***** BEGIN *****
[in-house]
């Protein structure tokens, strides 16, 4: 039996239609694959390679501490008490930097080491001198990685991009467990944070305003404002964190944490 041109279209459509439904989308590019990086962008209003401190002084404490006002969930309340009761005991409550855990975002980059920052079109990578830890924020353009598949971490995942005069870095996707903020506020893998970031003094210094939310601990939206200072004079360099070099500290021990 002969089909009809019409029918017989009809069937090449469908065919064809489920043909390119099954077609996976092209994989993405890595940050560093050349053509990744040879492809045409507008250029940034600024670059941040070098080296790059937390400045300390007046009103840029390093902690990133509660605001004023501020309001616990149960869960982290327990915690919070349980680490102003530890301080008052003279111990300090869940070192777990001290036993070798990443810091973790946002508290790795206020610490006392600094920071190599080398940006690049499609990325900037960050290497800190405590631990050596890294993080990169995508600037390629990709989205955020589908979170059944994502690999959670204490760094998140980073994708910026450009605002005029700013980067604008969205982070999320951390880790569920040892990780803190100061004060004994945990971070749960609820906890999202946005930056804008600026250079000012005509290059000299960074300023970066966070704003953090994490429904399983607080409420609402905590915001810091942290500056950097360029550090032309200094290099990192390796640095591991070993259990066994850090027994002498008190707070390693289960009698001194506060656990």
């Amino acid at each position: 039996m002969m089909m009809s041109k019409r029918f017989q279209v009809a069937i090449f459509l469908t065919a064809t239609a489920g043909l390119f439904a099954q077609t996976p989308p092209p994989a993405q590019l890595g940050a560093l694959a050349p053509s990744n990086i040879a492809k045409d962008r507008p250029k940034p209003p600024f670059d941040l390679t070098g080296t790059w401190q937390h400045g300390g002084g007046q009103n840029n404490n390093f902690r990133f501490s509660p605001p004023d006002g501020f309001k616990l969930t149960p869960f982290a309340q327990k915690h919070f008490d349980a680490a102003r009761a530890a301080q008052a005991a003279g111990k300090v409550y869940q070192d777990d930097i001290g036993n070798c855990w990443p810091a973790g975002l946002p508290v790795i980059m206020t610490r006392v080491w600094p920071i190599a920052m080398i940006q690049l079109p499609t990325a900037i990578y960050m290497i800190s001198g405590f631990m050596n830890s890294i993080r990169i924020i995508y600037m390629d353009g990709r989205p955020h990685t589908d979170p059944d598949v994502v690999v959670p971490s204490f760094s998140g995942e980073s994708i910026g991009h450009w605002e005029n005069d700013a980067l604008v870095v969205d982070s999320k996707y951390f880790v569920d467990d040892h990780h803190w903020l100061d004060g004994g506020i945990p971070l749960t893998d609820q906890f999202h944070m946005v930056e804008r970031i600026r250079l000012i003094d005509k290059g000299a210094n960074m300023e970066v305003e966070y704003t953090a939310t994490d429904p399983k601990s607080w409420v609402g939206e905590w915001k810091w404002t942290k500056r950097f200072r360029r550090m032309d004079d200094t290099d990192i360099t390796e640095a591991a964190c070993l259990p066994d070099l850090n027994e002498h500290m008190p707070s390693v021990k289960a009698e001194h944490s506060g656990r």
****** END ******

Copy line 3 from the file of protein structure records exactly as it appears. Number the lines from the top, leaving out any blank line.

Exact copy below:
């Amino acid at each position: 039996m002969m089909m009809s041109k019409r029918f017989q279209v009809a069937i090449f459509l469908t065919a064809t239609a489920g043909l390119f439904a099954q077609t996976p989308p092209p994989a993405q590019l890595g940050a560093l694959a050349p053509s990744n990086i040879a492809k045409d962008r507008p250029k940034p209003p600024f670059d941040l390679t070098g080296t790059w401190q937390h400045g300390g002084g007046q009103n840029n404490n390093f902690r990133f501490s509660p605001p004023d006002g501020f309001k616990l969930t149960p869960f982290a309340q327990k915690h919070f008490d349980a680490a102003r009761a530890a301080q008052a005991a003279g111990k300090v409550y869940q070192d777990d930097i001290g036993n070798c855990w990443p810091a973790g975002l946002p508290v790795i980059m206020t610490r006392v080491w600094p920071i190599a920052m080398i940006q690049l079109p499609t990325a900037i990578y960050m290497i800190s001198g405590f631990m050596n830890s890294i993080r990169i924020i995508y600037m390629d353009g990709r989205p955020h990685t589908d979170p059944d598949v994502v690999v959670p971490s204490f760094s998140g995942e980073s994708i910026g991009h450009w605002e005029n005069d700013a980067l604008v870095v969205d982070s999320k996707y951390f880790v569920d467990d040892h990780h803190w903020l100061d004060g004994g506020i945990p971070l749960t893998d609820q906890f999202h944070m946005v930056e804008r970031i600026r250079l000012i003094d005509k290059g000299a210094n960074m300023e970066v305003e966070y704003t953090a939310t994490d429904p399983k601990s607080w409420v609402g939206e905590w915001k810091w404002t942290k500056r950097f200072r360029r550090m032309d004079d200094t290099d990192i360099t390796e640095a591991a964190c070993l259990p066994d070099l850090n027994e002498h500290m008190p707070s390693v021990k289960a009698e001194h944490s506060g656990r």